New Zealand Vicar Becomes First Woman to Head Anglican Diocese

From Religious News Service

Anglicans in New Zealand have elected the first woman to head a diocese anywhere in the worldwide Anglican Communion of 27 independent churches.

Penelope Ann Bansall Jamieson was elected to New Zealand’s Diocese of Dunedin. Jamieson, 47, has been a priest for six years and vicar of Karori West and Makara since 1986.

The election of Jamieson, who becomes the second female ever elected an Anglican bishop, came as a surprise to the leadership of the 200,000-member Anglican community in New Zealand, where women have been eligible for the priesthood since 1977.

A statement announcing Jamieson’s election was released well after the diocese’s convention in early November. Archbishop Brian Davis, the church’s chief official, said, “None of us expected that a woman would be elected by a synod quite so soon.”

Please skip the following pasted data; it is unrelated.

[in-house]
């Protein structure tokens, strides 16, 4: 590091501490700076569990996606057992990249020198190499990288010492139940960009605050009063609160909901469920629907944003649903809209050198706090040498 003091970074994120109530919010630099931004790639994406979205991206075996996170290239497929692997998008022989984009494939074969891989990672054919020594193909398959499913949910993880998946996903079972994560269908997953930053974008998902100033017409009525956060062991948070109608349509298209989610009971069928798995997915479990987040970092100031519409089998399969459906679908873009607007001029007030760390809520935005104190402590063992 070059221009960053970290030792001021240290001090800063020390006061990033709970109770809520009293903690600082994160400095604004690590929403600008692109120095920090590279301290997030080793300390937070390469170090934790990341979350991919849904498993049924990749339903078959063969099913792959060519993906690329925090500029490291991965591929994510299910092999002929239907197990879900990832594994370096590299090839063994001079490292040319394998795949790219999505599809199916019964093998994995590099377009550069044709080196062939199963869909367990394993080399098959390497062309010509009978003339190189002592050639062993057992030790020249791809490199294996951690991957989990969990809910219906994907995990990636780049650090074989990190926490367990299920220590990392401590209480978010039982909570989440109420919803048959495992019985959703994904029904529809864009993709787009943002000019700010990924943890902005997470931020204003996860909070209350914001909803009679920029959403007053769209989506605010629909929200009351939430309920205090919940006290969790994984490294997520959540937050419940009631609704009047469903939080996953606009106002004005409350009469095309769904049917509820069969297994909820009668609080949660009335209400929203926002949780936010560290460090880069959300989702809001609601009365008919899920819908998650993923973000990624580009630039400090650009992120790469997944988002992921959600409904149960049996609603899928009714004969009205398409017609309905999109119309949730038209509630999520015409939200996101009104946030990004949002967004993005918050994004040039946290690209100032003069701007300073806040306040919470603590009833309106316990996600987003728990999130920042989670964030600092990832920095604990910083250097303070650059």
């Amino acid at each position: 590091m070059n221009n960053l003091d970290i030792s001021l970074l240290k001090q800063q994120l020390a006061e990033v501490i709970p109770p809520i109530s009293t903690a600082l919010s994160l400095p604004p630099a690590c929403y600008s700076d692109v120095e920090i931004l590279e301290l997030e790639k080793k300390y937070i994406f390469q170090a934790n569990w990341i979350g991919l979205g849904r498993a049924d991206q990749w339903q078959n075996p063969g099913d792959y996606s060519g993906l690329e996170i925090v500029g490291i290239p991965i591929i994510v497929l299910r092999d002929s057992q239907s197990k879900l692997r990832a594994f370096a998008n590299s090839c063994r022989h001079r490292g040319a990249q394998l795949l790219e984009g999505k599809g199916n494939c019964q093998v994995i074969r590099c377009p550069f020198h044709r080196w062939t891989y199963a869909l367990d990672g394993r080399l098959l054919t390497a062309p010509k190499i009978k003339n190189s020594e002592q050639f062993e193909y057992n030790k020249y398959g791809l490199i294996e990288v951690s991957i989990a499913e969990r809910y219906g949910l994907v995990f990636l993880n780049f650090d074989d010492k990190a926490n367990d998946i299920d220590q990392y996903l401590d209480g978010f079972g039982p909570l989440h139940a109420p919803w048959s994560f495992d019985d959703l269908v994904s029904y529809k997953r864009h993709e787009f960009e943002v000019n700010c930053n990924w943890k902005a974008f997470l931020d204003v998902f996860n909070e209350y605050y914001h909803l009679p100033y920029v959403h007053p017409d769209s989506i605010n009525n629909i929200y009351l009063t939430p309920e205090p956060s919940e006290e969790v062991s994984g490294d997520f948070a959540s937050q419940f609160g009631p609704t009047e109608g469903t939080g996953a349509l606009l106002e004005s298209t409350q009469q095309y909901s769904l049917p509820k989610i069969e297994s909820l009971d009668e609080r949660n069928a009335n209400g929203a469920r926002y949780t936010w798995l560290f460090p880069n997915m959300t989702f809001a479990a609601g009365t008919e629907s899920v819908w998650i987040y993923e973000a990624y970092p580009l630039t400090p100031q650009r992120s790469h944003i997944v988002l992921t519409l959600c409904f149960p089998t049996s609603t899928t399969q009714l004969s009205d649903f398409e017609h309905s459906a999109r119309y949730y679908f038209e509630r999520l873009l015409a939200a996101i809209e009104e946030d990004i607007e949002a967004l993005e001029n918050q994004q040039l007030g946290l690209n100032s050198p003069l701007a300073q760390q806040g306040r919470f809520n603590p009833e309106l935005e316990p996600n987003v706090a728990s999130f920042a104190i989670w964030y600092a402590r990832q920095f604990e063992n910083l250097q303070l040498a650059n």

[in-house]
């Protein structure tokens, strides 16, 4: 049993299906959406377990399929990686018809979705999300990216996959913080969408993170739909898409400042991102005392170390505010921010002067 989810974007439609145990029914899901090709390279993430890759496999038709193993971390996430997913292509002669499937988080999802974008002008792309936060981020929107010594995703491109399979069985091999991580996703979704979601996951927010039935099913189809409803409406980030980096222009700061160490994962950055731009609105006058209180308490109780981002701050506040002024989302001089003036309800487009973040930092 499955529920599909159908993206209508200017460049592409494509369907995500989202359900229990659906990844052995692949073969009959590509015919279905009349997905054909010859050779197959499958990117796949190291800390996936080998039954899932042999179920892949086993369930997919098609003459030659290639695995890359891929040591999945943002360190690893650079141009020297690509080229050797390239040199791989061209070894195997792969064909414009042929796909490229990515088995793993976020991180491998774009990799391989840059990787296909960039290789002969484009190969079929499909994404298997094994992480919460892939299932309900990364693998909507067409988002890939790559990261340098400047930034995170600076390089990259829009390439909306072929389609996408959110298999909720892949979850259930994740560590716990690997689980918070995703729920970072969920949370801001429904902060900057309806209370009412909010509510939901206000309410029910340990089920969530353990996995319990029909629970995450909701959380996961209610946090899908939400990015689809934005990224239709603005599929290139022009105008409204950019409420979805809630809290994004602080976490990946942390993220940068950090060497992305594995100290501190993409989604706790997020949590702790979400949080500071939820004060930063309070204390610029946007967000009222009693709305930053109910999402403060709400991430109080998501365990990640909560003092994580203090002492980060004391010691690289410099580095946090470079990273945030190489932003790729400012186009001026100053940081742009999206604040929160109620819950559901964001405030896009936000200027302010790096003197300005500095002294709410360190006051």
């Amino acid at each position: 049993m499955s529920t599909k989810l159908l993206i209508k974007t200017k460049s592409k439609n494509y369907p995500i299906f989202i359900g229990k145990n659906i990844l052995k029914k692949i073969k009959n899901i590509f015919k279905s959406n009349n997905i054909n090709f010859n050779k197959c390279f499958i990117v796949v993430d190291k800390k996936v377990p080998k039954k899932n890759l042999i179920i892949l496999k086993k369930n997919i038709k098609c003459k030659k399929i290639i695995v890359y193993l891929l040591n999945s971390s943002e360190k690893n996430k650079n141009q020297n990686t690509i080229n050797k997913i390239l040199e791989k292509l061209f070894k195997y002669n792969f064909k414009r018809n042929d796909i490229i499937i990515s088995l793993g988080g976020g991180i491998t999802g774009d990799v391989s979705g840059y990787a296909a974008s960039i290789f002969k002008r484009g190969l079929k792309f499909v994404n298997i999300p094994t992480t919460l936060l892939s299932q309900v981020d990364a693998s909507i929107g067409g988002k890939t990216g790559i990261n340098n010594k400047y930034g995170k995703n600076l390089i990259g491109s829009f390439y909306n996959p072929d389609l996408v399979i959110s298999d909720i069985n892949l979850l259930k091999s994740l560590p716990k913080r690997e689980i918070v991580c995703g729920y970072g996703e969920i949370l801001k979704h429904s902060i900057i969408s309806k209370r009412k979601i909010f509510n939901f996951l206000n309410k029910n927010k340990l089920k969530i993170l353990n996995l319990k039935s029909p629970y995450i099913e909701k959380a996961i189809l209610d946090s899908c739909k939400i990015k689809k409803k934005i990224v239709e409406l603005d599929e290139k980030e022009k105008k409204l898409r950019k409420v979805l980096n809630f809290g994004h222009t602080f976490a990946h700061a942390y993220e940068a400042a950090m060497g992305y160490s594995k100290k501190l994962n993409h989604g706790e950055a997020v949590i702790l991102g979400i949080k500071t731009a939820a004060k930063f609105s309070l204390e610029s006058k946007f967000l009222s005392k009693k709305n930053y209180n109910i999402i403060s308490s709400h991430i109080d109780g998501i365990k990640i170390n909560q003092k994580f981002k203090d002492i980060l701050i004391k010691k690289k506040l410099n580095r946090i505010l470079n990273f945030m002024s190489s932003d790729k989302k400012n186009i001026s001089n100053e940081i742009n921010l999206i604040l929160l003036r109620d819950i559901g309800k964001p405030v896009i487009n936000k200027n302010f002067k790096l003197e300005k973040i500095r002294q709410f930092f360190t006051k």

A little more than a year ago, the Rev. Barbara C. Harris of Philadelphia was elected the first woman bishop in any Anglican church anywhere, an event that brought strong criticism from Anglican traditionalists around the globe. Bishop Harris serves as a suffragan, or assisting, bishop in the Episcopal Church’s Diocese of Massachusetts.

Jamieson, who holds a Ph.D. from the University of Wellington in New Zealand, was ordained a deacon in 1982 and a priest in 1983 in the Diocese of Wellington. From 1982 to 1985 she served as assistant curate of St. James, Lower Hutt.

She will succeed Bishop Peter Mann, who is retiring, in late February.